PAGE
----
Degree Project, 15 credits, 2015
Department of Biology, Lund University (Less)
Please use this url to cite or link to this publication:
author
Persson, Max
supervisor
organization
course
MOBK01 20152
year
type
M2 - Bachelor Degree
subject
language
English
id
8839797
date added to LUP
2016-03-09 16:18:18
date last changed
2016-03-09 16:18:18
@misc{8839797,
  abstract     = {Wax production is essential for the survivability of Barley (Hordeum vulgare) plants. They use it to fend off bacteria, viruses and helps rinse the cuticular surface from dirt. Much research has been done regarding the genetic regulation and the cer-cqu genes are proven to account for the biosynthesis of wax. A point mutation has been induced within the cer-u region which gives rise to waxless plant offspring. By using the point mutation as a landmark for primer recognition when running polymerase chain reactions it is possible to verify that the point mutation disrupts mechanisms of the protein the cer-cqu genes code for. The results can then be visualized by gel electrophoresis. Our results show that the mutation in the cer-u region renders wax production impossible and that the point mutation is present in all waxless population plants. By learning how to control the production of wax one can use that information to optimize the plants growing, one example is constructing more drought-tolerant plants.},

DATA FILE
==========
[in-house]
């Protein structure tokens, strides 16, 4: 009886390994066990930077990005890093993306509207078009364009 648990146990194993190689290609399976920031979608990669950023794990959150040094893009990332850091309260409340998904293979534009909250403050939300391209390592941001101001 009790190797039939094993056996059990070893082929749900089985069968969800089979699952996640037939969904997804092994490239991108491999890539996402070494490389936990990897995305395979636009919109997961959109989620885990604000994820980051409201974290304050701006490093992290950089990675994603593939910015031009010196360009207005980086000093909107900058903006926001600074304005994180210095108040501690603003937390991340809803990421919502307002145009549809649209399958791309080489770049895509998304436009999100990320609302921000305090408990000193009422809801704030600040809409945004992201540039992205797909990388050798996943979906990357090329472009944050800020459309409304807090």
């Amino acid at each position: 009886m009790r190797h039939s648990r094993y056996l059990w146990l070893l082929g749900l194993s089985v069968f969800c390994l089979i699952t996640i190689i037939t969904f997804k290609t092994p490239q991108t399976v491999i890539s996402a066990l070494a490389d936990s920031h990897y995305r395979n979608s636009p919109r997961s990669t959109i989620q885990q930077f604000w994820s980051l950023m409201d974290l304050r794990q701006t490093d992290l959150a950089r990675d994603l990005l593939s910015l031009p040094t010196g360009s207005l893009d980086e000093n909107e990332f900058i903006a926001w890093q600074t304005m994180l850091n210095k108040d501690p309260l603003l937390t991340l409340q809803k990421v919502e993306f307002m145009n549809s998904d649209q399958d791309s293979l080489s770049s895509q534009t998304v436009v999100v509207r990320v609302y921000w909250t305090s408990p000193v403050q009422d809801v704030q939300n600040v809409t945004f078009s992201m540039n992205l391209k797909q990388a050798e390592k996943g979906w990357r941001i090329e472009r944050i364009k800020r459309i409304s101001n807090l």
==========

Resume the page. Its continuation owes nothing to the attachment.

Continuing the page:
author       = {Persson, Max},
  language     = {eng},
  note         = {Student Paper},
  title        = {Comparing genotype and phenotype in wax-less Barley mutant},
  year         = {2016},
}